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Reflecting on Obscure late 19th and 20th Century Composers

I am a digital collector of classical music recordings.  I have many DVDs chock full of MP3s and Ogg Vorbis of recordings of everything I could get my hands.  I have any piece that’s been played with any regularity in the past 50 years, and usually have 4 or 5 different performances from different artists of each piece.  I had thought that I had a decent handle on musical history starting from the master himself (Bach).

After discovering a few dozen new composers in the last several weeks, boy was I wrong!  There was (and still is) so much great classical music that I hadn’t heard.

Most of what I had not heard was from Eastern Europe, where the composers were often displaced or suppressed by the formation of the USSR.

So, I will share some of my journey with you:

Anatoly Nikolayevich Alexandrov

Anatoly’s music is very archetypically Russian.  It’s emotive, and very similar to Rachmaninov.  The first of his 6 preludes, below, begins with a pretty thunderous statement.  To give context, it was written around the time when Russia withdrew (conceding much of its territory) from World War I, and the country was on the brink of civil war.

Borys Mykolayovych Lyatoshynsky

I am not a fan of atonal music.  Many atonal composers seem to have had a moment of epiphany where they have understood music well enough to compose atonally.  I wonder if listeners have the same epiphany?  His Mourning Prelude is one of the few atonal pieces which transcends my lack of understanding of music without tonal centering.  It’s a gripping piece that merges the slavic classical romanticism with atonality.

Sergei Mikhailovich Lyapunov

Lyapunov was a protoge of Liszt, and his music sounds like it!  Like Liszt, he trades off creativity in rhythm and thematic material for virtuosic texture.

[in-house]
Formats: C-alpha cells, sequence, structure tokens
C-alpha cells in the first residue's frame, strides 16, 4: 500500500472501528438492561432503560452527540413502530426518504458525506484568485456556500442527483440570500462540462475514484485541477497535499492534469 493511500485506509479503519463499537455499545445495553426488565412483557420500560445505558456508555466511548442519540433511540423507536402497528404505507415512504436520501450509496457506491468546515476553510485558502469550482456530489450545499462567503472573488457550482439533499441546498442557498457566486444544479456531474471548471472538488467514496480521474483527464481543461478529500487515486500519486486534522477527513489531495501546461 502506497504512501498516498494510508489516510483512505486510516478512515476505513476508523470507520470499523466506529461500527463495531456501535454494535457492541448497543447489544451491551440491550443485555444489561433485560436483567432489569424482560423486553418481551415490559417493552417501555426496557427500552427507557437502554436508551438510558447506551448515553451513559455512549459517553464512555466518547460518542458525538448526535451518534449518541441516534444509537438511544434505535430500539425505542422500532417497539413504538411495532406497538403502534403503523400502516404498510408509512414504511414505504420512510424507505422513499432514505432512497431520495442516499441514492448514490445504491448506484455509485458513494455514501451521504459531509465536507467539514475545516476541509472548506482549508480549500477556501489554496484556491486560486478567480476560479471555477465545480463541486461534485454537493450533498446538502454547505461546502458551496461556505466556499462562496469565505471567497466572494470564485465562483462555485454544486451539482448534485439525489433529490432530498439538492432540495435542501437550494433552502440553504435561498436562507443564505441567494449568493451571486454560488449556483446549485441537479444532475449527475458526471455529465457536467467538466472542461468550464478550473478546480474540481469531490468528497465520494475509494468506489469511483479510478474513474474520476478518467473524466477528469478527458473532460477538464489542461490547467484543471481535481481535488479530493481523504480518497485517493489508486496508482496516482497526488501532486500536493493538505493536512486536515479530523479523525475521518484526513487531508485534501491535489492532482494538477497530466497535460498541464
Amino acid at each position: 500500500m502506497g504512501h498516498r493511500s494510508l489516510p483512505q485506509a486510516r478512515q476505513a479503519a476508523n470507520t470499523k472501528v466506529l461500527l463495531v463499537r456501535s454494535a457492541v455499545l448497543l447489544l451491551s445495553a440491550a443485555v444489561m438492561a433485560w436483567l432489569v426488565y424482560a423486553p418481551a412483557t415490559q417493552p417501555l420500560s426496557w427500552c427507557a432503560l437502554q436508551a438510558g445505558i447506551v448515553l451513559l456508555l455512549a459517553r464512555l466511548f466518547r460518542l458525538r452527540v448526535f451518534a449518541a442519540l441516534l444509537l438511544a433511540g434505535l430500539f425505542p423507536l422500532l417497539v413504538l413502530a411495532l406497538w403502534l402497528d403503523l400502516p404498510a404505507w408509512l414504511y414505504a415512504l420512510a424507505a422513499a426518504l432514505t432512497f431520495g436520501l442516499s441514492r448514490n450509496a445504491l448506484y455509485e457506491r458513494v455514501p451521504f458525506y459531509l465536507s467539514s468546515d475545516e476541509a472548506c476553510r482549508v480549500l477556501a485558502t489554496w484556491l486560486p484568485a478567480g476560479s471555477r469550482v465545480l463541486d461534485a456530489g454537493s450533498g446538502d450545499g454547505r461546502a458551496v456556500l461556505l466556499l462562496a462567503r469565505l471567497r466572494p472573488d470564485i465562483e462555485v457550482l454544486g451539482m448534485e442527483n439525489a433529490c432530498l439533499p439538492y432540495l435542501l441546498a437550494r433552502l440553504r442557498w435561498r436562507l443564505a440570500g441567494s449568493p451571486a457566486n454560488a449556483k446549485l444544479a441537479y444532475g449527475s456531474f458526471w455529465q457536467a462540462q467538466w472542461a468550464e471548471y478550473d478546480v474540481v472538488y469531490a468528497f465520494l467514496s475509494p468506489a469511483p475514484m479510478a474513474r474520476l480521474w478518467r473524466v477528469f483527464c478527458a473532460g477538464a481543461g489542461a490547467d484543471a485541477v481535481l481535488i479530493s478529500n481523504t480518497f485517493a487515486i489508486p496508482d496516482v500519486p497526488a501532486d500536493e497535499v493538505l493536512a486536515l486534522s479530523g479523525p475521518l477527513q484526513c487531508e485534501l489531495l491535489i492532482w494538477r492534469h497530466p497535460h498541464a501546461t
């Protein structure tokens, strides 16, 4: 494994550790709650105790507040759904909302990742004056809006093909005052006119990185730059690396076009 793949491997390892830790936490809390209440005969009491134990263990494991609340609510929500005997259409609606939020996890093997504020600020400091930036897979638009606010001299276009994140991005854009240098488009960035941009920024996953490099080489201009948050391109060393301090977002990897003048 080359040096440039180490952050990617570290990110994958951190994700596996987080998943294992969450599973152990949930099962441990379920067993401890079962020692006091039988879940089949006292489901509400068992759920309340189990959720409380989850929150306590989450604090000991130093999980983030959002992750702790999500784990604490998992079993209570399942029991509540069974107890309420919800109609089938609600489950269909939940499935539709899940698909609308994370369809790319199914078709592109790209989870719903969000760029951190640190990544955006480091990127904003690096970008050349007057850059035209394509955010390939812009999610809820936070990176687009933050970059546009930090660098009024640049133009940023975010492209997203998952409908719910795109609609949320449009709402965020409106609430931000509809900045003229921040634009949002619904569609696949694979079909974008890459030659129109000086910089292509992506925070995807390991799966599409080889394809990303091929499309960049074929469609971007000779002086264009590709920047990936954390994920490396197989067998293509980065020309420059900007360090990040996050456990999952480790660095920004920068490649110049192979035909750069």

Felix Blumenfeld

Blumenfeld commands wonderful virtuosic textures like Lyapunov in the style of Liszt, but he is a much more interesting crafter of thematic material.  His closest analogue is perhaps Rachmaninov. Although his name is not well known, he is certainly central to many names who are:  he was a pupil of Rimsky-Korsakov, and Vladimir Horowitz was a pupil of Blumenfeld.

Erich Wolfgang Korngold

His first sonata, below, is a mostly tonal (but not strictly) piece of considerable depth that is perhaps similar (though less-tonally centered) to Chopin.  He began its composition at 11 years old.

Arthur-Vincent Lourié

Born in Russia, Lourie’s music sounds very modern, and it’s very pretty.

Julius Reubke

Reubke, another Liszt protoge, only lived 24 years.  His work has broad, sweeping dynamics with incredible musical textures which are (like other Liszt pupils) traded off from theme & melodies.  This is an incredible work, especially from a 23 year-old.

Ján Levoslav Bella

Bella’s Piano Sonata in Bb Minor typifies the slavic romanticism with a Hungarian bend.  The piece is potent.

Gabriel Pierné

What a piece!  This is romantic period music at its best.  It’s very much like Rachmaninov.

Sergei Ivanovich Taneyev

The piece below is the second movement of his unfinished piano concerto, written at the age of 19.  This is very dark indeed.  Also, doesn’t he look like Andy Mckee?

Erno Dohnanyi

This is my favourite of the group.  I am a sucker for beautiful themes and melodies, and he incorporates them into a great package filled with deep textures and rich orchestration.

Finding this music was very eye-opening, and it’s led me on a path of musical discovery that I didn’t know existed.  I hope that you find something here that gives you a similar gift.

Happy holidays,



December 26, 2009 Posted by | Uncategorized | 1 Comment